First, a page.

January 21, 2014

Teamsters to vote this weekend on revised offer from YRC Worldwide

Both Overland Park-based YRC Worldwide and the Teamsters union have said a revised labor agreement is critical to the company’s future and all YRC employees’ jobs. YRC said it needs the contract changes to persuade lenders to refinance more than $1 billion in debt it can’t repay.

Teamsters members will vote this weekend on a revised contract offer — backed by their union leaders — from struggling trucker YRC Worldwide Inc.

Leaders from Teamsters locals representing roughly 26,000 YRC workers reviewed the revised offer Tuesday and agreed to submit it to a vote. The workers overwhelmingly rejected the company’s original offer earlier this month.

“Today’s decision by local union leaders agreeing to endorse and send the tentative agreement to the membership will allow voting to take place at union halls this coming weekend,” Tyson Johnson, director of the Teamsters freight division, said in

an announcement


“Our members made their voices heard about the company’s initial proposal, and we went back to the company and negotiated significant improvements that will give the members another opportunity to vote on saving this company.”

Both the Overland Park-based company and union have said a revised labor agreement is critical to the company’s future and all YRC employees’ jobs. YRC said it needs the contract changes to persuade lenders to refinance more than $1 billion in debt it can’t repay.

The first payment, totaling $69.4 million, is due Feb. 15.

The terms of the revised offer include some of the same concessions the company had asked for in a proposal that was rejected by 61 percent of the voters. The original offer did not carry the union’s endorsement nor had union officials negotiated its terms.

The company and union negotiated the revised agreement that Teamsters general president Jim Hoffa said he supports.

“No one wants concessions, but with a ‘yes’ vote at least we live to see another day, and I urge you to do that,” Hoffa said in the announcement.

Hoffa also said his support reflects the input he had received from union members after the first vote.

“Since the rejection of the company’s proposal, I met with dozens of YRC members and I have heard from thousands of others,” Hoffa said. “I came away convinced that we owed it to the members to make one last effort to save the company.”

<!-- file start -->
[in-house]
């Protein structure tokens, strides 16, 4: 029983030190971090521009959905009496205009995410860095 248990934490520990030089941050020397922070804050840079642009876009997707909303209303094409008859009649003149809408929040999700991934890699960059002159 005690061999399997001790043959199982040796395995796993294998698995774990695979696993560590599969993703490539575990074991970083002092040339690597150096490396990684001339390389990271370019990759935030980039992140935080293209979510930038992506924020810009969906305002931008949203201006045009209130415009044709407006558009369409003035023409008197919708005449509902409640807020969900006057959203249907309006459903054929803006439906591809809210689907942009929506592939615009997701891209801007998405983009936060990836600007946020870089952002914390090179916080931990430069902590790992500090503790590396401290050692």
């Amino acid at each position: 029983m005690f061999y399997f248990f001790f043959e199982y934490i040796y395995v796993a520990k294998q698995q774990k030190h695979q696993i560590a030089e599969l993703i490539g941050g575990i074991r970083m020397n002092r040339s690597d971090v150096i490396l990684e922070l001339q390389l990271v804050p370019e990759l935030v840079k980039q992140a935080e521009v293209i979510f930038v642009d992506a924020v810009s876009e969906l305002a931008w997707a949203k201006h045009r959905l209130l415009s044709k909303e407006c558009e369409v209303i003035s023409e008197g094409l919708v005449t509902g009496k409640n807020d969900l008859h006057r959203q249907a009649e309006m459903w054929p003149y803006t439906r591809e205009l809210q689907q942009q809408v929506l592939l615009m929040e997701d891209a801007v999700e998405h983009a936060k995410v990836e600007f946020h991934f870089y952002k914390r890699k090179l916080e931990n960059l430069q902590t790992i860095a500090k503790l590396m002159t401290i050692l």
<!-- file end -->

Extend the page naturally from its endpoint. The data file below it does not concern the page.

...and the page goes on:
YRC Worldwide officials were not available Tuesday.

The company agreed to revise the contract proposal only after pressing the union to revote on its first deal that was rejected overwhelmingly, according to documents presented to the union locals.

Teamsters for a Democratic Union, which is a group independent of the International Brotherhood of Teamsters representing YRC workers, first made the documents public by posting them online.

The Teamsters union subsequently posted them with its announcement of a vote this weekend.

The summary

said YRC officials “used members of Congress and other government agencies to pressure” the union to resubmit the soundly rejected proposal to a second vote in its original form. The posted summary does not identify the lawmakers or agencies by name.

“We refused to do so,” the summary said about revoting. “The company finally conceded and we entered into real negotiations.”

The two sides said Friday they had negotiated a tentative agreement to extend the contract set to expire at the end of March 2015.

YRC chief executive James Welch, in an announcement Friday, had called the revised proposal the “best — and only remaining — path forward.”

The posted summary repeated the company’s claim that the contract agreement is critical to its future.

“The fact remains that the company is in dire financial condition and has immediate deadlines to meet or face the danger that some of the creditors will force it into bankruptcy,” the posted summary said.

Several Teamsters members have said they rejected the company’s original offer because it added new concessions rather than simply extending the current agreement. Teamsters have worked under a 15 percent pay cut since 2009 and reductions in their pension benefits. The company’s proposals extend those terms into 2019.

Among its changes, the new agreement includes what could be considered an Arkansas Best clause.

“In addition, the employer agrees not to buy any union or non-union regular route common carrier entity without the prior approval of” the Teamsters national freight negotiating committee.

Union officials had reacted negatively last spring when rival trucker Arkansas Best disclosed that it had rejected a merger overture from struggling YRC Worldwide. The overture, which Welch has since downplayed, stirred questions about YRC’s thoughts of financing a takeover given its already heavy debt burdens.

The revised agreement still would replace pay raises scheduled for this year and next with one-time bonuses. A bonus would mean the workers collect that amount once rather than every year, saving the company money.

Among the revisions, it dropped a proposed pay freeze for all Teamsters workers who don’t have a commercial driver’s license.

The revised offer still would set a new pay scale for new hires without a commercial driver’s license, but it increased the new wage scale.

Changes were made to requested concessions on vacation pay and on accruing vacation days that the original deal had asked for. Restrictions were added to the company’s proposal to use other trucking carriers for some work.

Shares of YRC Worldwide gained $1.73, or 10.9 percent, and closed Tuesday at $17.55. Because markets were closed Monday, the stock had not traded since the announcement Friday of the tentative agreement.

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